Communicating About Correlation and Causation

Alt: A newscaster doodle on TV says, “Studies show that putting a cat on your head causes cat head!” A doodle watching TV at home puts a cat on its head and looks confused.

Here at We ❤ Health Literacy Headquarters, we love to back up our health advice with solid research. And that means we’re always on guard against mistaking correlation for causation.

Of course, as health communicators, we like to think we can spot the difference a mile away. But let’s be honest: it’s easy — and even tempting — to conflate them. Spend enough time mining a broad data set, and you’ll see all sorts of tantalizing correlations that are just too good to be true. Red wine linked to heart health! Chocolate associated with winning Nobel prizes! And before you know it, you’re trying to guzzle and munch your way to a tip-top ticker and a major academic award.

Let’s start with a quick refresher of the difference between causation and correlation:

  • Causation means we know that X causes Y to happen. In health research, demonstrating causation is a pretty big deal.
  • Correlation means there’s a relationship between 2 things, but we don’t know what kind. Is X causing Y? Is Y causing X? Is there a sneaky Z factor waiting in the wings to muck up the whole equation?!

Before we move on, it’s important to keep in mind that showing causation can look different depending on what researchers are studying. The gold standard here is a randomized controlled trial, but those aren’t always possible. Take smoking and lung cancer — asking an experimental group to smoke so we can see if they get cancer would be wildly unethical! And yet, we know that smoking causes lung cancer. Because at the end of the day, overwhelming observational evidence can get us to what’s called causal inference. (Especially astute readers will notice this is part of what tripped us up in our first attempt at tackling this topic.)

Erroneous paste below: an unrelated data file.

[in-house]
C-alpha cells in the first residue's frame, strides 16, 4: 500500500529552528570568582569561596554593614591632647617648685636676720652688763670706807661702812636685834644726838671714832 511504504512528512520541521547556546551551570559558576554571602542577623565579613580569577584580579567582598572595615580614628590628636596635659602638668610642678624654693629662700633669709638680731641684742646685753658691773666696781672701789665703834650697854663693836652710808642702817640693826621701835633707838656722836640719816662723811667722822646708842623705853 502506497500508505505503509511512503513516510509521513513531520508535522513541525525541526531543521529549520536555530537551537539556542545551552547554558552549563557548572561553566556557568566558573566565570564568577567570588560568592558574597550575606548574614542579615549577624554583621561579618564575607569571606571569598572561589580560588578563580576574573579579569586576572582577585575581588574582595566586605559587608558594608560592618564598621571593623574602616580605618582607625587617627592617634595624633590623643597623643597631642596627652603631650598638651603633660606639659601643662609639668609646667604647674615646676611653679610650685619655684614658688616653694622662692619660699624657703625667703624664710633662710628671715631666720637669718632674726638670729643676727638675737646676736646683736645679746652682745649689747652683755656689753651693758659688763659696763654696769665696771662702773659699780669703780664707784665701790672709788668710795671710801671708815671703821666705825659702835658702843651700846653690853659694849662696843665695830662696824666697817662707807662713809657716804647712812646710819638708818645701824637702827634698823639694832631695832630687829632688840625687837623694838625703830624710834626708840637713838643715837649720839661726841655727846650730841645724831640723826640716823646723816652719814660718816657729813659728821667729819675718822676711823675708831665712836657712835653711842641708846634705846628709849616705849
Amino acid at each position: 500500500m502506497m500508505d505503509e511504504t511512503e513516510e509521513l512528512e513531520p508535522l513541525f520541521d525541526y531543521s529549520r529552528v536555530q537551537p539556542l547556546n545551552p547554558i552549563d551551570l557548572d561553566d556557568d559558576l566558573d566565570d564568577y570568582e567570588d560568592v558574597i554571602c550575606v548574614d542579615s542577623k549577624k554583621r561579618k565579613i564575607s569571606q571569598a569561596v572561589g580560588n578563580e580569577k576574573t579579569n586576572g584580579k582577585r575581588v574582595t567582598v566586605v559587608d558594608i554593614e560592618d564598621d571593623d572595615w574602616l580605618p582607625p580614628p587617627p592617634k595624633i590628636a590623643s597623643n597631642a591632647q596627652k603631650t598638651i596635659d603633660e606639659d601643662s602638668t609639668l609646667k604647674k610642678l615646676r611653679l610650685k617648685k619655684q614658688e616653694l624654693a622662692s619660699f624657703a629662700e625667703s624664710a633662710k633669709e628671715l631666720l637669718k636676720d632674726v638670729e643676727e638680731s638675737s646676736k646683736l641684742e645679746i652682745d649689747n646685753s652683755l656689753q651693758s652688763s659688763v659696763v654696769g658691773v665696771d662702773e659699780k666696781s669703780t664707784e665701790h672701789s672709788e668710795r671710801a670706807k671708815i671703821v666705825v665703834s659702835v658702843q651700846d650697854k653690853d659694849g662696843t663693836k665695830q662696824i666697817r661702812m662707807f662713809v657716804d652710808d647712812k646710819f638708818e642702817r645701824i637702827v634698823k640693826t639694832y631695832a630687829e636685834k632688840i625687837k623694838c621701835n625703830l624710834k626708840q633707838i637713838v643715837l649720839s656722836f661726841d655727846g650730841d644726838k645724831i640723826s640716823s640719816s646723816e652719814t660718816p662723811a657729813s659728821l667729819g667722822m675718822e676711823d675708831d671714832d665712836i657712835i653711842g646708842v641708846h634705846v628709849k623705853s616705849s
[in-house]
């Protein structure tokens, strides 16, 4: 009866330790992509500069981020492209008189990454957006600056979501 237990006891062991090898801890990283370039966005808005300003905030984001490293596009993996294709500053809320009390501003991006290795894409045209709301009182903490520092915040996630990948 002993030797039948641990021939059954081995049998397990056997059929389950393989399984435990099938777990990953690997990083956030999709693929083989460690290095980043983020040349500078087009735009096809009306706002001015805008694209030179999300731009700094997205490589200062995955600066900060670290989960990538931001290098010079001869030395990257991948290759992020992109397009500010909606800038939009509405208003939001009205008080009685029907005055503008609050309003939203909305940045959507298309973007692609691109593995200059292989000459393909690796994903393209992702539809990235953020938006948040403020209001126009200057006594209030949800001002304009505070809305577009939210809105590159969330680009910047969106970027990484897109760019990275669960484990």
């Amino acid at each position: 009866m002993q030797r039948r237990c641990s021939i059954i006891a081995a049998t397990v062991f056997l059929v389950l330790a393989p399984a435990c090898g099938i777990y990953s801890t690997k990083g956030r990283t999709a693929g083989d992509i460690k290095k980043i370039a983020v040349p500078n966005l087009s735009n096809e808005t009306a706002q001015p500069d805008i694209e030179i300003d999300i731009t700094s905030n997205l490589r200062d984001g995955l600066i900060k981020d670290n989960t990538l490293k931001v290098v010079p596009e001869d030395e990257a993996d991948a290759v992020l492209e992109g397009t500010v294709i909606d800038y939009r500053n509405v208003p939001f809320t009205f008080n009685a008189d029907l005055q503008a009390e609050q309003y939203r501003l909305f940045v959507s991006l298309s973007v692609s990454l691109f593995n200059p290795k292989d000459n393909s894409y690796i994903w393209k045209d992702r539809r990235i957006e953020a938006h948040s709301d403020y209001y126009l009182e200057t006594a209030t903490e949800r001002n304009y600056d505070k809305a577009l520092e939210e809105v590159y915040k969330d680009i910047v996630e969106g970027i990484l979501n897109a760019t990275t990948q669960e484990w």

Now, there are 2 main things to keep in mind when you’re writing about cause and effect in health materials. First, check the original source. Online news is notoriously click-baity when it comes to reporting the latest health-related studies. So don’t take someone else’s word for it! Instead, look at the original study and other sources to confirm whether experts agree that it’s cause and effect.

This may well send you down an internet rabbit hole here and there, but it’s well worth it to make sure you’re not accidentally leading your dear readers astray, dear readers. (And this type of dutiful sleuthing can also help you avoid falling prey to pseudoscience.)

And once you’re sure you know what you’re working with, choose your words carefully.

  • If you’re writing about causation, knock yourself out with strong verbs like “X causes Y.”
  • If you’re writing about correlation, try something like “X may help lower the risk of Y” or “X is linked to Y.” (Don’t be alarmed — we know it’s passive voice. But every once in a while, the dreaded passive can serve a purpose.)

And while you’re at it, be upfront about any uncertainty. It’s better to tell your readers that experts just aren’t sure than to have to pull a U-turn in your health advice later on.

The bottom line: When writing about cause and effect in health materials, keep the distinction between correlation and causation in mind.

Tweet about it: When writing about cause and effect in health materials, keep the distinction between correlation and causation in mind, says @CommunicateHlth: #HealthLit


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